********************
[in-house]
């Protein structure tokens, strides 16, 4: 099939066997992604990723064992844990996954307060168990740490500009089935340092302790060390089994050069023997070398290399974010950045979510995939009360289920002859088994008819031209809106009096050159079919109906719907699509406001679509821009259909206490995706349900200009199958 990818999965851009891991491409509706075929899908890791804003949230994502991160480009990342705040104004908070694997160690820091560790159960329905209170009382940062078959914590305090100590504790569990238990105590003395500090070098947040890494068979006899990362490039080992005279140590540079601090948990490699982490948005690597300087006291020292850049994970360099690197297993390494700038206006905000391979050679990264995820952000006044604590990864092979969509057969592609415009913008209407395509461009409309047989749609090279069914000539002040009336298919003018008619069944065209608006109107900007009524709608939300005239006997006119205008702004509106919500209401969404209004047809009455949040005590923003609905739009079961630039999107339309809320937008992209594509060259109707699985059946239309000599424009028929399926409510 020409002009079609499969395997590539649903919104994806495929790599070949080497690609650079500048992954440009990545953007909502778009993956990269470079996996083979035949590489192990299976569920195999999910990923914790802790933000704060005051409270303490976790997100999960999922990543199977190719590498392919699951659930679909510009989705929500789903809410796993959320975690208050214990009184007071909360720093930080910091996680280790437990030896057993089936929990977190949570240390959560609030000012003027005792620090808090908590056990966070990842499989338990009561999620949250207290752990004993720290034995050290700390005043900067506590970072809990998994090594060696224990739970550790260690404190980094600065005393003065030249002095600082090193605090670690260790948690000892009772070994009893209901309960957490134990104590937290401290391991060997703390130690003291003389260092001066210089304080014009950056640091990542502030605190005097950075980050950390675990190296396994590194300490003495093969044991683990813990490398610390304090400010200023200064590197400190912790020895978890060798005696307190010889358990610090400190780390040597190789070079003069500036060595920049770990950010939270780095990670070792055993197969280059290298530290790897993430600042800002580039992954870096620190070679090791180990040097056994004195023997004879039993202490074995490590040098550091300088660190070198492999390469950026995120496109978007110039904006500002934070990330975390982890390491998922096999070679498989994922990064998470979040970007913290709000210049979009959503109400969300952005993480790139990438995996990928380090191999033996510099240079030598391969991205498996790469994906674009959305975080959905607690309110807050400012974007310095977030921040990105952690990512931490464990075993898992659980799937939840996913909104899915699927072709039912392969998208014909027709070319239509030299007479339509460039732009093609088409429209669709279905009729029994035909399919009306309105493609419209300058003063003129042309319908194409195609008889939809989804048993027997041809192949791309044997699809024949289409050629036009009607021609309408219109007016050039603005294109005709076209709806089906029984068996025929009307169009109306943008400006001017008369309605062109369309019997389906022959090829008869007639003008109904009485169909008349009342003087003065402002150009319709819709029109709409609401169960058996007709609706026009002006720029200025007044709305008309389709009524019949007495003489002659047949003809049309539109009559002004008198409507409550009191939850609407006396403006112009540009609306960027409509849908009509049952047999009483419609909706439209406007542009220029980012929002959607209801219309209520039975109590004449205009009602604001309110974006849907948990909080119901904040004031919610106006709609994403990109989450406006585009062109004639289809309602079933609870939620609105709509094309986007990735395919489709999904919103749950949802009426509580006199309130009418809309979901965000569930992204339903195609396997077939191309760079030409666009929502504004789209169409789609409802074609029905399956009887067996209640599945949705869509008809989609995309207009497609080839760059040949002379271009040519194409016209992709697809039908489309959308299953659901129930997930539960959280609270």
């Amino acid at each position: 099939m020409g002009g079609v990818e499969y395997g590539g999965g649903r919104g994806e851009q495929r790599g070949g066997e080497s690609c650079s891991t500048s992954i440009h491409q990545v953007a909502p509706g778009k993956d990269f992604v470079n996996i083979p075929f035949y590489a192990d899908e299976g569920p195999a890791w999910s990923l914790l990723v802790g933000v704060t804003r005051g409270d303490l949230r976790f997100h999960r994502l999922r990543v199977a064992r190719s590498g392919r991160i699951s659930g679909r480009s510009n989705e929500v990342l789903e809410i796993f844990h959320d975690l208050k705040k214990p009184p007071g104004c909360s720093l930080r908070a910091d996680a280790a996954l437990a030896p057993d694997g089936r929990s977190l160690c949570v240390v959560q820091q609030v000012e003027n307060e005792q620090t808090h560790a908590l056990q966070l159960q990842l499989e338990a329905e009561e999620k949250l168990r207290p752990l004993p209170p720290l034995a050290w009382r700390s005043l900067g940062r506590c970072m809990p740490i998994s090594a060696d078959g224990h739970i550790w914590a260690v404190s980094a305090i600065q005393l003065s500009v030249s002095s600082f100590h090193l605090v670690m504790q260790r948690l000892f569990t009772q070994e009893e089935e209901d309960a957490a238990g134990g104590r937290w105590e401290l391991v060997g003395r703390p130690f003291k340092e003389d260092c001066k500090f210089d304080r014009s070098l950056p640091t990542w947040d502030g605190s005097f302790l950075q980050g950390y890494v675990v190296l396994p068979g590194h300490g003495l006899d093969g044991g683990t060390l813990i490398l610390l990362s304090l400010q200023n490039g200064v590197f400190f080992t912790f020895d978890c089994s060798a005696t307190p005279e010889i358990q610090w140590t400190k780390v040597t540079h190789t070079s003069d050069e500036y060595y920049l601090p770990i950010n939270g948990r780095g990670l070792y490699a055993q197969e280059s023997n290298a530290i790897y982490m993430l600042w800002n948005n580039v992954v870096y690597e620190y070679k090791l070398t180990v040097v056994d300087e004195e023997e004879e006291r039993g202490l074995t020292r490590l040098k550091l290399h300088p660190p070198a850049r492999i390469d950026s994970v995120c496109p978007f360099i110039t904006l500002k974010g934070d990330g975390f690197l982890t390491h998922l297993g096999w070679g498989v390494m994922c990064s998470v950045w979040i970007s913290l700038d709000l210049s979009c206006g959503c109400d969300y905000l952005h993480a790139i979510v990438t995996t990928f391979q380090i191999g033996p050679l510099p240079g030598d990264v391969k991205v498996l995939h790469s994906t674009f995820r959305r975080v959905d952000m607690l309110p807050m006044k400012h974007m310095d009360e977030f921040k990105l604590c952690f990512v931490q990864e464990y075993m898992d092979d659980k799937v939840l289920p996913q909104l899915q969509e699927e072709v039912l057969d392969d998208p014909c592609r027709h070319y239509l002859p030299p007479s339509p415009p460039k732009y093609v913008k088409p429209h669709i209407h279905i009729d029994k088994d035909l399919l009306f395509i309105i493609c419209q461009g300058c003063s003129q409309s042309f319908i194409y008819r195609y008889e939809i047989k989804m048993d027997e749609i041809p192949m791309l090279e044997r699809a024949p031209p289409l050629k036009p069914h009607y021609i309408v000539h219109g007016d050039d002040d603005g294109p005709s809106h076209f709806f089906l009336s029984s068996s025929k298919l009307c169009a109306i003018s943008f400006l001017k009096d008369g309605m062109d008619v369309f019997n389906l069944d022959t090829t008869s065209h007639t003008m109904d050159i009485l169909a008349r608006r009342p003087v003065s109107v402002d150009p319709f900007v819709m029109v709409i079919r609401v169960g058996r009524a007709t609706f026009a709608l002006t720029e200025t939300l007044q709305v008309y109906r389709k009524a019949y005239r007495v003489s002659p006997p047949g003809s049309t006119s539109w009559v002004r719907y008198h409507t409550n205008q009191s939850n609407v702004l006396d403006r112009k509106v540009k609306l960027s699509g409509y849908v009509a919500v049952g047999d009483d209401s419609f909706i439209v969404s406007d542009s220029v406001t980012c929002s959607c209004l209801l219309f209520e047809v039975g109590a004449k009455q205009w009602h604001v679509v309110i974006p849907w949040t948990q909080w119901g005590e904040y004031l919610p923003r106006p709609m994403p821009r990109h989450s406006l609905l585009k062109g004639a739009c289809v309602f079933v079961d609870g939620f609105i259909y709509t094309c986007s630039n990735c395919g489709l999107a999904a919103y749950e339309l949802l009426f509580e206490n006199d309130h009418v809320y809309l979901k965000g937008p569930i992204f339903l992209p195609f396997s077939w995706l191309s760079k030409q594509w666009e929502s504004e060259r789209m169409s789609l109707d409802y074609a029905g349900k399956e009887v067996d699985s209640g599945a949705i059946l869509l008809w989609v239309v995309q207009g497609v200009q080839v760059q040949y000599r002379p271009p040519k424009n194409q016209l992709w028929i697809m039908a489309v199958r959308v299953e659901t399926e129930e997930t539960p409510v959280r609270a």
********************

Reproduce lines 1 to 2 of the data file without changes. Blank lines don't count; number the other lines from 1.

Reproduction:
[in-house]
């Protein structure tokens, strides 16, 4: 099939066997992604990723064992844990996954307060168990740490500009089935340092302790060390089994050069023997070398290399974010950045979510995939009360289920002859088994008819031209809106009096050159079919109906719907699509406001679509821009259909206490995706349900200009199958 990818999965851009891991491409509706075929899908890791804003949230994502991160480009990342705040104004908070694997160690820091560790159960329905209170009382940062078959914590305090100590504790569990238990105590003395500090070098947040890494068979006899990362490039080992005279140590540079601090948990490699982490948005690597300087006291020292850049994970360099690197297993390494700038206006905000391979050679990264995820952000006044604590990864092979969509057969592609415009913008209407395509461009409309047989749609090279069914000539002040009336298919003018008619069944065209608006109107900007009524709608939300005239006997006119205008702004509106919500209401969404209004047809009455949040005590923003609905739009079961630039999107339309809320937008992209594509060259109707699985059946239309000599424009028929399926409510 020409002009079609499969395997590539649903919104994806495929790599070949080497690609650079500048992954440009990545953007909502778009993956990269470079996996083979035949590489192990299976569920195999999910990923914790802790933000704060005051409270303490976790997100999960999922990543199977190719590498392919699951659930679909510009989705929500789903809410796993959320975690208050214990009184007071909360720093930080910091996680280790437990030896057993089936929990977190949570240390959560609030000012003027005792620090808090908590056990966070990842499989338990009561999620949250207290752990004993720290034995050290700390005043900067506590970072809990998994090594060696224990739970550790260690404190980094600065005393003065030249002095600082090193605090670690260790948690000892009772070994009893209901309960957490134990104590937290401290391991060997703390130690003291003389260092001066210089304080014009950056640091990542502030605190005097950075980050950390675990190296396994590194300490003495093969044991683990813990490398610390304090400010200023200064590197400190912790020895978890060798005696307190010889358990610090400190780390040597190789070079003069500036060595920049770990950010939270780095990670070792055993197969280059290298530290790897993430600042800002580039992954870096620190070679090791180990040097056994004195023997004879039993202490074995490590040098550091300088660190070198492999390469950026995120496109978007110039904006500002934070990330975390982890390491998922096999070679498989994922990064998470979040970007913290709000210049979009959503109400969300952005993480790139990438995996990928380090191999033996510099240079030598391969991205498996790469994906674009959305975080959905607690309110807050400012974007310095977030921040990105952690990512931490464990075993898992659980799937939840996913909104899915699927072709039912392969998208014909027709070319239509030299007479339509460039732009093609088409429209669709279905009729029994035909399919009306309105493609419209300058003063003129042309319908194409195609008889939809989804048993027997041809192949791309044997699809024949289409050629036009009607021609309408219109007016050039603005294109005709076209709806089906029984068996025929009307169009109306943008400006001017008369309605062109369309019997389906022959090829008869007639003008109904009485169909008349009342003087003065402002150009319709819709029109709409609401169960058996007709609706026009002006720029200025007044709305008309389709009524019949007495003489002659047949003809049309539109009559002004008198409507409550009191939850609407006396403006112009540009609306960027409509849908009509049952047999009483419609909706439209406007542009220029980012929002959607209801219309209520039975109590004449205009009602604001309110974006849907948990909080119901904040004031919610106006709609994403990109989450406006585009062109004639289809309602079933609870939620609105709509094309986007990735395919489709999904919103749950949802009426509580006199309130009418809309979901965000569930992204339903195609396997077939191309760079030409666009929502504004789209169409789609409802074609029905399956009887067996209640599945949705869509008809989609995309207009497609080839760059040949002379271009040519194409016209992709697809039908489309959308299953659901129930997930539960959280609270």